How to cook the perfect al-dente pasta

MALAYSIANS love our noodles, and that also includes pasta.

When you think of pasta, many associate the dish with Italian cuisine which is boiled noodles combined with a type of sauce. Pasta generally refers to a mixture of semolina (a flour made from durum wheat), and water or eggs (or both), pressed or formed by hand into various shapes and sizes and then either dried or kept fresh and pairing it with a sauce.

When cooking pasta, you’ve probably seen the phrase “cook the pasta to al dente” as part of the first steps. In Italian, al dente is translated as to the tooth, which means firm to the bite.

The pasta shouldn’t be hard but have a tiny amount of resistance when you bite into it, and shouldn’t be so soft that it get all mushy and loses its texture, just like cooking our Maggi mee.

So how do you get that much-desired al dente texture? The golden rule is to always cook your pasta for less time than the box calls for.

Ingredients for 4 servings of pasta:

500g of pasta (one single pack)

2.5 litres of water

½ tablespoon of salt

Step 1: Get a pot of water to a rolling boil and salt the water. (A rolling boil is when you see large bubbles on the surface of the water)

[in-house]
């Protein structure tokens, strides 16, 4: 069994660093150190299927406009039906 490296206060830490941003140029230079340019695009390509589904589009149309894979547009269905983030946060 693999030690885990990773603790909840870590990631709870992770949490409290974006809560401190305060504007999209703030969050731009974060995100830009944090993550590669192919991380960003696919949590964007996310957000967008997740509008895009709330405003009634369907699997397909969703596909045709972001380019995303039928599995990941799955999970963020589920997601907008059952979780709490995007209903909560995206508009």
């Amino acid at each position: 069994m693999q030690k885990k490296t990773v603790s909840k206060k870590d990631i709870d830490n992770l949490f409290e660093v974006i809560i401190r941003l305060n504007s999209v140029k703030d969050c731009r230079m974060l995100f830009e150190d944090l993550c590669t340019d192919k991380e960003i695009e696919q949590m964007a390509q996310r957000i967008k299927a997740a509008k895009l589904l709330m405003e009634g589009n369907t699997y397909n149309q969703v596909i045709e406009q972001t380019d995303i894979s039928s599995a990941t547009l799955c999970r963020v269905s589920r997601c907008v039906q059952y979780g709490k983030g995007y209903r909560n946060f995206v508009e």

Step 2: If your pasta is the long noodle type, hold them upright 90° from the pot with the bottom touching the pot before letting it go. The noodles will fall evenly into a circular shape, and you should slowly push the noodles into the water as they soften with a pair of tongs, while twirling it in one direction.

Step 3: Set the timer for at least three minutes less than the recommended maximum cook time, depending on the type of pasta you have on hand. If you see the water reducing, don’t add any extra water, just try to push the pasta into the water.

Step 4: Turn off the heat but don’t drain! Because you boiled it less than the recommended time, the pasta can continue cooking for a bit and soak up some of the water so you won’t end up with dry pasta.

You might think that the pasta water looks gross because it’s just cloudy and salty water, but when you simmer noodles, they release starch, giving the water that murky appearance. The amount of starch in the water depends on your water-to-pasta ratio, so less water will mean starchier water.

The reason you’re not supposed to pour it away is that pasta water is the key ingredient to smooth, restaurant-level sauces. Some of the most classic Italian pasta dishes, like cacio e pepe and carbonara, depend on the starchy, binding power of pasta water to make the sauce. Like the use of tapioca starch in Chinese cooking, the principles are similar.

By tossing the sauce with the cooked pasta and pasta water, the fats (cheese, butter, olive oil) in the sauce react with the starch in the cooking water, thickening the sauce and making it stick to the pasta strands.